I am using ldapsearch on a debian 9 Linux box to query a MS Active Directory. I would like to query/find all users in my group "mygroupname". The command

ldapsearch -o ldif-wrap=no -xWLLL -D "myaccount" -h mydomain -b "ou=user,dc=mydc,dc=com" "cn=mygroupname" member

has the following output:

dn: CN=mygroupname,OU=user,DC=mydc,DC=com
member: CN=Paula Normal,OU=whatever,OU=...,OU=...,OU=...,DC=mydc,DC=com
member:: Q049QmV0dGluYSBUw7Zs...................9nbmUsT1U9RGV1dHNjwdGEsREM9Y29t
member: CN=Peter Testman,OU=whatever2,OU=...,OU=...,OU=...,DC=mydc,DC=com

I compared the output with the AD-GUI. The the second entry should be another valid user, but the output is unexpected and unreadable. The CN,OU,DC information is missing. I found out that the strange entries are valid, but are base64-encoded.

Where is the fault? Is there any corruption in the AD? Is my query command wrong? Why are some entries base64-encoded. How to get the right output?

  • 1
    Could be a legacy member. Try comparing the output of repadmin /showobmeta DCNAME "DNOfGroup" – Greg Askew Mar 21 at 19:11
  • With repadmin /showobjmeta localhost "cn=mygroupname,ou....." I see entries with legacy, "present" and with "not present" marked. (showobjmeta not showobmeta). However I cannot follow you yet. What does it mean? – Norbert Weuster Mar 21 at 20:00
  • Is the unreadable member a legacy member? Legacy means it was a member before Windows Server 2003 when Linked Value Replication was introduced. Removing/readding the member converts it from a legacy member to a normal member. – Greg Askew Mar 21 at 20:06
  • 1
    BTW: You should edit your question and trim the base64-encoded value, what you call strange member entry, because it's a privacy violation. – Michael Ströder Mar 21 at 20:21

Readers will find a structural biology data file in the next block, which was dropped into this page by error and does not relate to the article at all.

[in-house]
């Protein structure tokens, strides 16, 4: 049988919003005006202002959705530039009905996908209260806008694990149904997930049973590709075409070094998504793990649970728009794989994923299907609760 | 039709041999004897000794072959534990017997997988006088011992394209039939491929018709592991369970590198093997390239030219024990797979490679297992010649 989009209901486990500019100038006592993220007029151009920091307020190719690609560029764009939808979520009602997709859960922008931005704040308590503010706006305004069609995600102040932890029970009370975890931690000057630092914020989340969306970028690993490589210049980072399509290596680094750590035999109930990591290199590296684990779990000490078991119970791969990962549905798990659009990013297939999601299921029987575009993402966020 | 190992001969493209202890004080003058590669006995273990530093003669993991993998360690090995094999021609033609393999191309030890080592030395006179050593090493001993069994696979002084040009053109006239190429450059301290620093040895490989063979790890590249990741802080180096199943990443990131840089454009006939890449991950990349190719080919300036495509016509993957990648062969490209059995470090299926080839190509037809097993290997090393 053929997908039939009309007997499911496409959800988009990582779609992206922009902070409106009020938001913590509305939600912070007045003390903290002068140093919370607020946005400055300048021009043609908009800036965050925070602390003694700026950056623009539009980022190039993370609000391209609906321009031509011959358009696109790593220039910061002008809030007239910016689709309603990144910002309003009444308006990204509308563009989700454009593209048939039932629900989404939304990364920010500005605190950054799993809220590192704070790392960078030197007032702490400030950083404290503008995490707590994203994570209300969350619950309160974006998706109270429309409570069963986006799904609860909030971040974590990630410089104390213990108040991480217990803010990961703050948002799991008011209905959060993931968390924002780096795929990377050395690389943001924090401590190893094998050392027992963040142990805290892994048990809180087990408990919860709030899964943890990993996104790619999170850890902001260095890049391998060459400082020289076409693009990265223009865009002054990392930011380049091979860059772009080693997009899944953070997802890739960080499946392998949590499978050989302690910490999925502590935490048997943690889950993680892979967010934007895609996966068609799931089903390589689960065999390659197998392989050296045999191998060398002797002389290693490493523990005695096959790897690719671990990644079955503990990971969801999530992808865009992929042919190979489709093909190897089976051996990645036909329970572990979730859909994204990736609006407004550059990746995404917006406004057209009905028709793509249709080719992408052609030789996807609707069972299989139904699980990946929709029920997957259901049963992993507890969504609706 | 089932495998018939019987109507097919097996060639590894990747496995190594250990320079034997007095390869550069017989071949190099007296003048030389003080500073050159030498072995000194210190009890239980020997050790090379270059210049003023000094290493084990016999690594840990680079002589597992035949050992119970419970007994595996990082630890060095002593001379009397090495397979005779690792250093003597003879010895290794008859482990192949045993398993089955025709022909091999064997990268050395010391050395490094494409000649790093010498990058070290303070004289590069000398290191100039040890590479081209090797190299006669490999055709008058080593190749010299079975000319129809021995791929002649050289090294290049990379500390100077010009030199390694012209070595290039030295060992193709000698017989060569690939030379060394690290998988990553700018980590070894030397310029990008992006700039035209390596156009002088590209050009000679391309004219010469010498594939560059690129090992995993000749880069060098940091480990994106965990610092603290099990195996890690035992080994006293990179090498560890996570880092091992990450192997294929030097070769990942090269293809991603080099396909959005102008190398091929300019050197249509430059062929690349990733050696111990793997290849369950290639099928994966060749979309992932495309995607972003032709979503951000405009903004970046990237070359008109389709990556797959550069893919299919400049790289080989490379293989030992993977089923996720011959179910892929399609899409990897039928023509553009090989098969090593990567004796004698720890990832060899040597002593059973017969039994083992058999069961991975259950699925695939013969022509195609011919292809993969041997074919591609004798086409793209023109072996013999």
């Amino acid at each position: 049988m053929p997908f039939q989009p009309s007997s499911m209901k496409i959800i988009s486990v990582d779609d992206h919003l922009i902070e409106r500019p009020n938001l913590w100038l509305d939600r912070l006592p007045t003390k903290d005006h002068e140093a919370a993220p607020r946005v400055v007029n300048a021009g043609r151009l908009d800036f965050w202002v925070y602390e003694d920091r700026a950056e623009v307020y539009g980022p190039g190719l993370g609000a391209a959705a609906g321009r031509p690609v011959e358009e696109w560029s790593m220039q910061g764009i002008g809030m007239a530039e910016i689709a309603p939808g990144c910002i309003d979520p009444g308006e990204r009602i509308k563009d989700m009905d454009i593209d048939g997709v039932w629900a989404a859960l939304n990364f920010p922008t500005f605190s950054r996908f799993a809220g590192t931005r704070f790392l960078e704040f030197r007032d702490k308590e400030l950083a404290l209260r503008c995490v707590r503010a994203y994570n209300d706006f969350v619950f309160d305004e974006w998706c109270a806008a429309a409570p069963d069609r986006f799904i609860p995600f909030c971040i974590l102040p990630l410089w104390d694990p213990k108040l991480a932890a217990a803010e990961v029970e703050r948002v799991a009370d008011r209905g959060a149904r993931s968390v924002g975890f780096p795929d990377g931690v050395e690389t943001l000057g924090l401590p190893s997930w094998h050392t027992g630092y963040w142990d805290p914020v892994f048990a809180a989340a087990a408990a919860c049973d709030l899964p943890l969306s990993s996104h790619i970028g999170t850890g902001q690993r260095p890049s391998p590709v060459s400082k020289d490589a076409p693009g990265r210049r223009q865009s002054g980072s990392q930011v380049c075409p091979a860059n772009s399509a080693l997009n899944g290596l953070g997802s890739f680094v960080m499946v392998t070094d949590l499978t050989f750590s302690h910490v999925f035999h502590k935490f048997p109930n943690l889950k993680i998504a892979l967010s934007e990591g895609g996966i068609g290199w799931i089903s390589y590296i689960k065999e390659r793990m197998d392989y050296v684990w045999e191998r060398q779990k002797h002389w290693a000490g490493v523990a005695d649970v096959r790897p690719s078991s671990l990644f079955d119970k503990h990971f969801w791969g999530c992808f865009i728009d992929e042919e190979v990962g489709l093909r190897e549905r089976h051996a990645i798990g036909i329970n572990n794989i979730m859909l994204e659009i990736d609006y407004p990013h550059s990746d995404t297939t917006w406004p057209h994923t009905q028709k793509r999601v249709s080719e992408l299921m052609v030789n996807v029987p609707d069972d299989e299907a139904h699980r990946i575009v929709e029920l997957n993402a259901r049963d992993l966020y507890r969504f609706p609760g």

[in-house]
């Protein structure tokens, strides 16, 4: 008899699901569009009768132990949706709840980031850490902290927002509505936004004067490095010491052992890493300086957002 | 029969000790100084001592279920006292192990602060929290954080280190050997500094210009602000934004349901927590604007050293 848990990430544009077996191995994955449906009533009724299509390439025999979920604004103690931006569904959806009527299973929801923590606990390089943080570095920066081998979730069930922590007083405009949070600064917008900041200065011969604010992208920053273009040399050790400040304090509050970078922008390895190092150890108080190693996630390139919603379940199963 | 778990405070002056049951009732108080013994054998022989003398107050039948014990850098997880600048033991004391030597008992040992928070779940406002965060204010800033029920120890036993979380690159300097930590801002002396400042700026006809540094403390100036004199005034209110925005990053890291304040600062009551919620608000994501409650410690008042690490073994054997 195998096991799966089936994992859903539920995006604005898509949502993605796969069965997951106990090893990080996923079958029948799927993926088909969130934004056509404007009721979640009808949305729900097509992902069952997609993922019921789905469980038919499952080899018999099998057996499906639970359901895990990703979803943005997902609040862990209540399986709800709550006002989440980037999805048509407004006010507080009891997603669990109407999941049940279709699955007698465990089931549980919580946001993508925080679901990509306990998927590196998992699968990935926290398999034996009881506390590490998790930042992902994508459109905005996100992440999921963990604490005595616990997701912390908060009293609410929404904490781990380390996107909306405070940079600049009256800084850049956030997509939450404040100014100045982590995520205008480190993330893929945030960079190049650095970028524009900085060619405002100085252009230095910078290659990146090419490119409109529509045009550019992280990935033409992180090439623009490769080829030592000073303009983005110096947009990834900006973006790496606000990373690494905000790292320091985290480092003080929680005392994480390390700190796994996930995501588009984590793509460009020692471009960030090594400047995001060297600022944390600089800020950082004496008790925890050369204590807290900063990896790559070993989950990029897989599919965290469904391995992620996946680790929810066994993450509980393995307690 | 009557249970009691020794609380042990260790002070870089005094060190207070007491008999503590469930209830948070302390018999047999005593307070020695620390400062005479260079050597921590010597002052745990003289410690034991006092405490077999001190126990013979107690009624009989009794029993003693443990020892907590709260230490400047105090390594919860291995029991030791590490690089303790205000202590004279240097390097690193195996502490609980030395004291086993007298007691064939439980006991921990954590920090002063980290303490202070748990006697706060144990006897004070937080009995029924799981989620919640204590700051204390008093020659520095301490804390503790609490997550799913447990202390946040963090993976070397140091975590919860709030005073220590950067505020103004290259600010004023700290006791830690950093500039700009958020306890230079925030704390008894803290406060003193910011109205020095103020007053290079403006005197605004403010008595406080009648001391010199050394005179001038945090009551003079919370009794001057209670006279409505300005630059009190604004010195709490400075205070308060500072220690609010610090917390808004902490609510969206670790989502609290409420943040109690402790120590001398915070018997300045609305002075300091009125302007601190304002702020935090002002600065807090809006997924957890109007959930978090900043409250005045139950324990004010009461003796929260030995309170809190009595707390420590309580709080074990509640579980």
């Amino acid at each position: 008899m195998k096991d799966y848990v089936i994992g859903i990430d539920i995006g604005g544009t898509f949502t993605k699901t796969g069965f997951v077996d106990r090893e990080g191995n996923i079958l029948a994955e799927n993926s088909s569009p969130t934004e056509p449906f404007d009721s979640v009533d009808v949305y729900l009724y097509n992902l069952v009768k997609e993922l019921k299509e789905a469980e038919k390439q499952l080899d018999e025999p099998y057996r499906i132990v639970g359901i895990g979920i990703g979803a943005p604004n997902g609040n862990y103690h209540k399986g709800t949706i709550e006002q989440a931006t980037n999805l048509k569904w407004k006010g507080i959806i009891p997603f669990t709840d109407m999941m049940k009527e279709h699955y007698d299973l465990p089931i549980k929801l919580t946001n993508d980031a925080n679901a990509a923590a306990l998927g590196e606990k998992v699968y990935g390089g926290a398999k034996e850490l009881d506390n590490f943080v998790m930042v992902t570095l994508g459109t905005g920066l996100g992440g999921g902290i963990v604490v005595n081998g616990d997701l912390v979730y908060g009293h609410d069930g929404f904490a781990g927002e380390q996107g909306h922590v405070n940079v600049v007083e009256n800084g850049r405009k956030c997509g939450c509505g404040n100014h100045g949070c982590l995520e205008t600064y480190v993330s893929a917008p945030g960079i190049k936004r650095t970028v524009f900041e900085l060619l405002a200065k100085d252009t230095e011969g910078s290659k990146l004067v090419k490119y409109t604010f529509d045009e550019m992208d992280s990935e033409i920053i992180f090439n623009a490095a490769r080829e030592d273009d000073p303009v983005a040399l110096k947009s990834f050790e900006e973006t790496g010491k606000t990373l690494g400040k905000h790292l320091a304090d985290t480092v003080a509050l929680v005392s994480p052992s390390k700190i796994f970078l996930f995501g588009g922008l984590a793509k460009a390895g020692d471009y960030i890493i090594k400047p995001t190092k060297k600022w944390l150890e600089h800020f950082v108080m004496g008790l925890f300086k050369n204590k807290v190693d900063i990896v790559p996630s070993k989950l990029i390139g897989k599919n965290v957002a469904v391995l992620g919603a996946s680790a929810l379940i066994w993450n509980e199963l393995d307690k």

Your command-line

ldapsearch -o ldif-wrap=no -xWLLL -D "myaccount" -h mydomain -b "ou=user,dc=mydc,dc=com" "cn=mygroupname" member

explicitly limits the attributes requested in the search to member.

Simply try add the wanted attribute names as additional command-line args:

ldapsearch -o ldif-wrap=no -xWLLL -D "myaccount" -h mydomain -b "ou=user,dc=mydc,dc=com" "cn=mygroupname" cn ou o member

See also: ldapsearch(1)

Furthermore you should learn about LDIF syntax (see RFC 2849) which is supposed to be ASCII-clean. The two double-colons after the attribute type name means that the value was base-encoded, e.g. because of NON-ASCII char in a name. Use a decent LDIF module to decode ldapsearch output or better use an LDAP module for your favourite scripting language.

  • no, it doesn`t change the strange member entries. I guess it must be related to Gregs comment. – Norbert Weuster Mar 21 at 20:05
  • You have two problems. I've edited my answer to also address the 2nd one. – Michael Ströder Mar 21 at 20:18
  • The first point is not an issue. The output is correct, but the second point explains the strange output and points to a solution. – Norbert Weuster Mar 21 at 21:02
  • stackoverflow.com/questions/38710483/… was a constructive hint. Would you like to edit your answer? – Norbert Weuster Mar 21 at 21:30
  • My strong recommendation is to use a decent LDAP module for your favourite scripting language instead of weird and unmaintainable perl/awk/sed/whatever constructs seen in the wild. => No, I deliberately won't edit my answer. – Michael Ströder Mar 21 at 22:14

The reason for the unexpected output is a NON-ASCII char in the cn-name. The line starting with "member:: " indicates a base64-encoded value, which can be decoded (by e.g. echo "$value" | base64 -d -)

The search results of ldapsearch are displayed using an extended version of LDIF.

LDIF syntax (see RFC 2849) is supposed to be ASCII-clean.

A quick workaround to receive a readable output could be made by using a wrapper like

myldapsearch() { ldapsearch $* | perl -MMIME::Base64 -n -00 -e 's/\n +//g;s/(?<=:: )(\S+)/decode_base64($1)/eg;print'; }  

Seen in this question.

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